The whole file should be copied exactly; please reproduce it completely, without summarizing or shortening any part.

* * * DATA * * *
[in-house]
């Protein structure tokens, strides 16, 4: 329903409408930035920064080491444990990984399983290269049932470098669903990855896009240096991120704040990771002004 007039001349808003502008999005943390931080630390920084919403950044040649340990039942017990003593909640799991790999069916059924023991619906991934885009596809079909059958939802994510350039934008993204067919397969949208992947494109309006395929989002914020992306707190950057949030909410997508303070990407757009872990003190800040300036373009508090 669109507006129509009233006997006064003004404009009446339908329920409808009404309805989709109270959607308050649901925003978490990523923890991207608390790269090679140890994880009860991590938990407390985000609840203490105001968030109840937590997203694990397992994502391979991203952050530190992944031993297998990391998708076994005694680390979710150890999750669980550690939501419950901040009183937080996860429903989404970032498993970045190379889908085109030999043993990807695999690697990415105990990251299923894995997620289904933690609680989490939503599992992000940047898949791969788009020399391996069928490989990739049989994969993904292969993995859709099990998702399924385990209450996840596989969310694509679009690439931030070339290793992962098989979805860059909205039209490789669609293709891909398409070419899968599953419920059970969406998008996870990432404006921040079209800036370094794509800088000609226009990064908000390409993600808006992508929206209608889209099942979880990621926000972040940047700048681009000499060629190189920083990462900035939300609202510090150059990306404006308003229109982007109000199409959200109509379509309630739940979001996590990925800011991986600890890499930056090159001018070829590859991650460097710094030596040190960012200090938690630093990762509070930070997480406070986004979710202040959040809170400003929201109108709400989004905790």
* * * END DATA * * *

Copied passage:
[in-house]
């Protein structure tokens, strides 16, 4: 329903409408930035920064080491444990990984399983290269049932470098669903990855896009240096991120704040990771002004 007039001349808003502008999005943390931080630390920084919403950044040649340990039942017990003593909640799991790999069916059924023991619906991934885009596809079909059958939802994510350039934008993204067919397969949208992947494109309006395929989002914020992306707190950057949030909410997508303070990407757009872990003190800040300036373009508090 669109507006129509009233006997006064003004404009009446339908329920409808009404309805989709109270959607308050649901925003978490990523923890991207608390790269090679140890994880009860991590938990407390985000609840203490105001968030109840937590997203694990397992994502391979991203952050530190992944031993297998990391998708076994005694680390979710150890999750669980550690939501419950901040009183937080996860429903989404970032498993970045190379889908085109030999043993990807695999690697990415105990990251299923894995997620289904933690609680989490939503599992992000940047898949791969788009020399391996069928490989990739049989994969993904292969993995859709099990998702399924385990209450996840596989969310694509679009690439931030070339290793992962098989979805860059909205039209490789669609293709891909398409070419899968599953419920059970969406998008996870990432404006921040079209800036370094794509800088000609226009990064908000390409993600808006992508929206209608889209099942979880990621926000972040940047700048681009000499060629190189920083990462900035939300609202510090150059990306404006308003229109982007109000199409959200109509379509309630739940979001996590990925800011991986600890890499930056090159001018070829590859991650460097710094030596040190960012200090938690630093990762509070930070997480406070986004979710202040959040809170400003929201109108709400989004905790």